Thanks for stopping by, Eliza. The floor is yours!
Getting Published--The Luck of the Irish?
I celebrated my Irish heritage on St. Patrick’s Day by eating shepherd’s pie, doing a pub crawl, and wearing green along with my pin that reads, The Luck of the Irish. I’ve heard that saying my entire life. Curious where it originated, I did a wee bit of research. Some believe the phrase was coined during the gold rush years in the U.S. when some of the most successful miners were Irish or Irish American and discovered their “pots of gold” out west. At the time, rich Irish immigrants were as rare as leprechauns, so they were thought to be quite lucky. Or, it may have come from the legend that catching a leprechaun, who would hand over gold in return for his release, was a lucky event that only took place in Ireland. Others believe the Irish are lucky because they’ve been able to persevere despite famines, wars, oppression, mass immigration, and other hardships. So in that sense, maybe I do have the luck of the Irish.
Not that I’ve had it nearly as rough as my Irish ancestors, but despite hundreds of rejections, I was able to keep bouncing back and persevere, becoming a published author. Believe me, there were many days I wanted to quit. Although I was disheartened at times, and feared my bad luck and timing would never change, I never gave up on myself or a book. Several of my books have gone through major evolutions. Identity Crisis was originally a 400-page women’s fiction book. In the end, I felt something was missing. A hero. My protagonist Olivia needed someone to protect her and support her when her father is murdered and she discovers she was placed in the Federal Witness Security Program when she was five years old. She needed someone by her side who would give her the strength and courage to seek out the family she never knew existed. So I cut 300 pages, added a hero, and rewrote the book. I truly believed in the book and never gave up on it.
My perseverance has been stronger at times than others. I wrote a blog a few months back titled “911—Help Someone Killed My Muse.” I told the story about how my muse went missing for over two years, during which time I didn’t write a new book. However, I entered contests, rewrote existing books, and queried agents and editors. Needing a diversion, I started researching my Irish ancestry. Then one day my muse reappeared, psyched about a new idea for a women’s fiction book set in Ireland. I’m lucky that my Irish heritage inspired my muse and gave her the kick in the butt she needed.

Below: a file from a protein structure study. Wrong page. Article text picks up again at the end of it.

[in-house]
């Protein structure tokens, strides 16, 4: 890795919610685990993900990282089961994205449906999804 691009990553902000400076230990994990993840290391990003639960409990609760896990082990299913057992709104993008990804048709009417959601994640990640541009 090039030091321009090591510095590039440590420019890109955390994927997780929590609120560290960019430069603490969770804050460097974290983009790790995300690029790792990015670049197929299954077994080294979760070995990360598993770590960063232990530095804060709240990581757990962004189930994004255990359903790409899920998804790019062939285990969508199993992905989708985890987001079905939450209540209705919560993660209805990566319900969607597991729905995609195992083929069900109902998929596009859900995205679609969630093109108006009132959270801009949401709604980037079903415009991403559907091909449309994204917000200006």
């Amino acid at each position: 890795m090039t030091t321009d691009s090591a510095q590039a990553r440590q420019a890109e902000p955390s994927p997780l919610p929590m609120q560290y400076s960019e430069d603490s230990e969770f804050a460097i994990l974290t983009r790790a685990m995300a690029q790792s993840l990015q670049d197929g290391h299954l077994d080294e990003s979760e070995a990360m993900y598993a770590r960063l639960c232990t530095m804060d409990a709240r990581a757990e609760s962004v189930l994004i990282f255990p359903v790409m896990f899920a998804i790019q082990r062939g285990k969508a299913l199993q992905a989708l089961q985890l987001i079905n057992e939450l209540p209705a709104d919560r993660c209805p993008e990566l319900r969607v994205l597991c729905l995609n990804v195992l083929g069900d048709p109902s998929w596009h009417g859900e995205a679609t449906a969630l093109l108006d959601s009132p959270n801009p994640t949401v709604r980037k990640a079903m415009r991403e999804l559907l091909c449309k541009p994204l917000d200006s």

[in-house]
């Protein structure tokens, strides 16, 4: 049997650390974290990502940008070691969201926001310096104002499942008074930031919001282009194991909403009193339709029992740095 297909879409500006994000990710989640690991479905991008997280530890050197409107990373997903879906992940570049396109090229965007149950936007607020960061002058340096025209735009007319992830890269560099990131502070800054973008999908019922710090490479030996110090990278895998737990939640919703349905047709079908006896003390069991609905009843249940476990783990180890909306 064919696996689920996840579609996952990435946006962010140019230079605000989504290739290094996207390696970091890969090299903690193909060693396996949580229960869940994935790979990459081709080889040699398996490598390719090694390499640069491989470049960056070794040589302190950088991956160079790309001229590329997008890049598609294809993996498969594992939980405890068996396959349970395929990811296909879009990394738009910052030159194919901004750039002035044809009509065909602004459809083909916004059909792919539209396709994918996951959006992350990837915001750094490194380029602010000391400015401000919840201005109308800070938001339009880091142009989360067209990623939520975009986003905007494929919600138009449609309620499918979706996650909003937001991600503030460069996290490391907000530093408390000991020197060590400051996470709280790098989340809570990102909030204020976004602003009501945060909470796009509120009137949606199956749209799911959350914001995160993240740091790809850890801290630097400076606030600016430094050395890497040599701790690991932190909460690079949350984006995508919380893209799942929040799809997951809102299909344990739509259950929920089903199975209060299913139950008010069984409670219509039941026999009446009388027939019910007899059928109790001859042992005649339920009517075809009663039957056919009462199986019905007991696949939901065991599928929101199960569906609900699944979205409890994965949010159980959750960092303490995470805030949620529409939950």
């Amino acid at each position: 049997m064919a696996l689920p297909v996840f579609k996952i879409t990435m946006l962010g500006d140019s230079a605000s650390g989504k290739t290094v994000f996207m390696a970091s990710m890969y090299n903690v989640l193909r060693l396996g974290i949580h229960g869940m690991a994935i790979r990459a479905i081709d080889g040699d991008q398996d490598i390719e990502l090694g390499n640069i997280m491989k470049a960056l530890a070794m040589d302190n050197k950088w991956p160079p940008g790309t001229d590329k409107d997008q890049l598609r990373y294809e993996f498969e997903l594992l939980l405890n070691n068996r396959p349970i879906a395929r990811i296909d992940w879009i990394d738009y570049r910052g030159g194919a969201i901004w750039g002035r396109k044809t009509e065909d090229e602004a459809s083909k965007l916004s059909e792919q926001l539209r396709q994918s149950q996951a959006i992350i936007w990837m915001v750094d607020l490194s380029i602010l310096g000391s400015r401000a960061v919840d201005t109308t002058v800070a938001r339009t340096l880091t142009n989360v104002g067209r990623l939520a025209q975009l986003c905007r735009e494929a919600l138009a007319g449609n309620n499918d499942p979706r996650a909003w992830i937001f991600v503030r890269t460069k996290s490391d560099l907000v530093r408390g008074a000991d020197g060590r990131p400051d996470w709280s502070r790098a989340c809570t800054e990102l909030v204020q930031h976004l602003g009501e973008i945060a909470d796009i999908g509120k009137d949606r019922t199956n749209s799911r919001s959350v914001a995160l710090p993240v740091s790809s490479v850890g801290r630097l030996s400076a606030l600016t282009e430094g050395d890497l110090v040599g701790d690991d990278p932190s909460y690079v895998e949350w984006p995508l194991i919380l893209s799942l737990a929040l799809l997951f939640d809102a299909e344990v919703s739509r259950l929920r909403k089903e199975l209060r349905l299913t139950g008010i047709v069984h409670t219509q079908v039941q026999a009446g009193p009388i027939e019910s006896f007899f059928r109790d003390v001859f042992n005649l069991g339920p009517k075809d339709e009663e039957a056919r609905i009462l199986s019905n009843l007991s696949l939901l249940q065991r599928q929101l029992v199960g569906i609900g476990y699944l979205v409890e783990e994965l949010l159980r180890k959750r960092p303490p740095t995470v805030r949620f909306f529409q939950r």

It appears I’m very lucky that I was born with perseverance. I have several perseverance quotes on my desk. My favorite is one by Thomas Edison. “I have not failed. I've just found 10,000 ways that won't work.” I guess I shouldn’t complain about my number of rejections.
Thank you so much to It’s Raining Books for having me here today and helping me celebrate the release of Identity Crisis. I will be giving away an e-copy of Identity Crisis to one commenter. To enter, please leave a meaningful comment or a question for me--writing related or personal. Please include your e-mail address with your comment. The winner will be announced March 25. Thank you for stopping by!
Eliza Daly’s first attempt at creative writing was in fourth grade. She and her friends were huge Charlie’s Angels fans and she would sit in her bedroom at night writing scripts for them to act out at recess the following day. She was Kelly Garrett. Fast forward to the present, she’s still writing stories about beautiful women who always get their men. The journey from fourth grade script writer to published author wasn’t an easy one, but it was always an adventure and the final destination was well worth it.
When Eliza isn’t traveling for her job as an event planner, or tracing her ancestry roots through Ireland, she’s at home in Milwaukee working on her next novel, bouncing ideas off her husband Mark, and her cats Quigley, Frankie, and Sammy.
You can find Eliza on the web at Website, Facebook, Twitter and Goodreads.
When Olivia Doyle’s father dies under suspicious circumstances, rather than inheriting a family fortune, she inherits a new identity. She learns they were placed in the Federal Witness Security Program when she was five years old. Her father was involved in an art forgery ring and testified against the mob. Brought up not to trust anyone, Olivia has a difficult time relying on U.S. Marshal Ethan Ryder to protect her, and to keep her secret. She fears her father may have continued his life of crime through her art gallery. She has little choice but to depend on Ethan when she realizes someone is now after her. Olivia’s search for the truth leads her and Ethan across country to a family and past she doesn’t remember.
At the age of ten, Ethan witnessed a brutal murder. He vowed when he grew up, he’d protect people in danger. Protecting Olivia is difficult when she won’t trust him. He soon realizes his desire to protect her goes beyond doing his job, but if his judgment becomes clouded by emotions, her safety could be jeopardized.
Can Ethan and Olivia learn to trust each other when they uncover secrets that will change their lives forever?